When talking to prosecutors about past charges around simple possession, they will tell us that many times people go into court charged with multiple offences, such as perhaps other drug offences or trafficking. Those kinds of things are tied in, and the charges are often pleaded down to simple possession. In that kind of situation, the offender would qualify for the Liberals' proposal; whereas, a teenager from a rural area who is charged and does not have the capacity to get to a court hearing, or who fails to appear and gets this administrative charge, would not qualify for that kind of hearing.

Right from the beginning, we see the unintended consequences of poor legislation, and this is not the only bill where that has happened with the Liberal government. The present Liberal government will be known in the future as the government that brought legislation in without having thought through much of it. When bills come back with 25, 30 or 40 amendments, we know that the government has not done its job with respect to preparation.

We have seen that all over the place. We have seen it with respect to a million different issues. We are seeing it at home right now in my area, on the canola issue. We found out early on that the Chinese government wanted us to do something about tariffs on steel, and our government refused to do that. It was more interested in kowtowing to the Chinese government than dealing with our biggest trading partner, the United States. As a result of not moving on it, we ended up with tariffs. Now we have further tariffs on canola. We have tariffs on pork. We have these tariffs because the government does not consider what it is doing. It does not take into account the consequences of its activities, and then we see all kinds of secondary effects. This legislation, when I get around to talking about it, indicates that as well.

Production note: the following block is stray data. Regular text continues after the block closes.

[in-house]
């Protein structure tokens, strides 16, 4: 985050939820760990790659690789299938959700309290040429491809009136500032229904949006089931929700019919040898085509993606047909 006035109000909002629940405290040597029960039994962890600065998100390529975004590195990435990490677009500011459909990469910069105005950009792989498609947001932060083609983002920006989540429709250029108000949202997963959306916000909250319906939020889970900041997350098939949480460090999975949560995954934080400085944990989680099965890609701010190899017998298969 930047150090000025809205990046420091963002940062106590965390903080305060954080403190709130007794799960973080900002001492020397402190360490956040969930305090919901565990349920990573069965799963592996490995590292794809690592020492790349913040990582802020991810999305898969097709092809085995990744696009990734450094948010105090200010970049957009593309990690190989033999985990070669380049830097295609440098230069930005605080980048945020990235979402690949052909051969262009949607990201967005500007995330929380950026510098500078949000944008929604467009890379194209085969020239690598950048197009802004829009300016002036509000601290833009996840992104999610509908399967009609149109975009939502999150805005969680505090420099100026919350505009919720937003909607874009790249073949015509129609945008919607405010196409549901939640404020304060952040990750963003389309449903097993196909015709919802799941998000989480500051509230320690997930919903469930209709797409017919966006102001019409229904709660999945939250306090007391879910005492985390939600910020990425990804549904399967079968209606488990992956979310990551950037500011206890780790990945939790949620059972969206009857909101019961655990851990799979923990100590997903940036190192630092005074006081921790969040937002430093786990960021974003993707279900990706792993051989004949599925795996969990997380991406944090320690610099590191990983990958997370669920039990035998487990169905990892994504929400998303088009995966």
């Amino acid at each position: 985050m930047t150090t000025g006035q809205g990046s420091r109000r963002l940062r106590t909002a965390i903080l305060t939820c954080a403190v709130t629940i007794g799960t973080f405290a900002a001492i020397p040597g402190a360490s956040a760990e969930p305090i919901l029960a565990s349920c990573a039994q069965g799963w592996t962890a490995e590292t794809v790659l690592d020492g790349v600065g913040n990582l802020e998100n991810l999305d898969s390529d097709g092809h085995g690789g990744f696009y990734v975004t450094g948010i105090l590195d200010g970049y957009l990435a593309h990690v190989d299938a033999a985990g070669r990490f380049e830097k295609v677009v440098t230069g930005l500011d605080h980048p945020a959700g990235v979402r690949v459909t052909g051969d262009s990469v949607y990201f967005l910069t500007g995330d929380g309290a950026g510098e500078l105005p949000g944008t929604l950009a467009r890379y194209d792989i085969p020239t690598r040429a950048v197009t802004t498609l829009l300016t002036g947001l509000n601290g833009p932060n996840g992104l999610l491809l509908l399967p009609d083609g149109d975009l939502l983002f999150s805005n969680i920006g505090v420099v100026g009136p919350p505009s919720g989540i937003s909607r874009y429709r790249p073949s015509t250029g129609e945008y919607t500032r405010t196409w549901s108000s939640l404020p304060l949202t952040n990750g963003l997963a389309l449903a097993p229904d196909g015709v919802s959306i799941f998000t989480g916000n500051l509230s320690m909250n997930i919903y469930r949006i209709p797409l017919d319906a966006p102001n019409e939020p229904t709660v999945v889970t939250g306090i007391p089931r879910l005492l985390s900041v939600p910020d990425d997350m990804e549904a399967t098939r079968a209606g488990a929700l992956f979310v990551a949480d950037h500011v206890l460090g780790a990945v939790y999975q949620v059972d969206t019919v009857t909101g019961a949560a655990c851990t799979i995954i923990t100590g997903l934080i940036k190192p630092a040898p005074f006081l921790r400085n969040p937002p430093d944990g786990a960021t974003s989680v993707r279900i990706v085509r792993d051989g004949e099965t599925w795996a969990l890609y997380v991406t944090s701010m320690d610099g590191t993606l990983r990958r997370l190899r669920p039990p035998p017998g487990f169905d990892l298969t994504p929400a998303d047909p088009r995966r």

We see it on carbon taxes and other taxes imposed by the Liberal government. It has had the highest impact on Canadian people with the least effect of any type of carbon program that one could put in place.

Aboriginal affairs would be another good example. We heard this afternoon about the fact that the government failed to consult the aboriginal community with respect to another bill. The government has not asked the aboriginal community what is best for its people. The Liberals claim that the majority of people who would be impacted by that legislation are aboriginal and those with a very low income, but they have not asked them what would work for them. Often aboriginal peoples do not have access to urban centres or easy access to the Internet and those kinds of things, and the Liberals do not ask them what would work for them. Instead, they come with a plan that for many people would not work.

With respect to aboriginal affairs, the Liberals have divided communities. Many bands want to participate in the energy projects in our part of the world. They want to have a part of the prosperity that comes out of energy projects, and the government has basically divided those communities. That seems to be what the Liberal government does most effectively.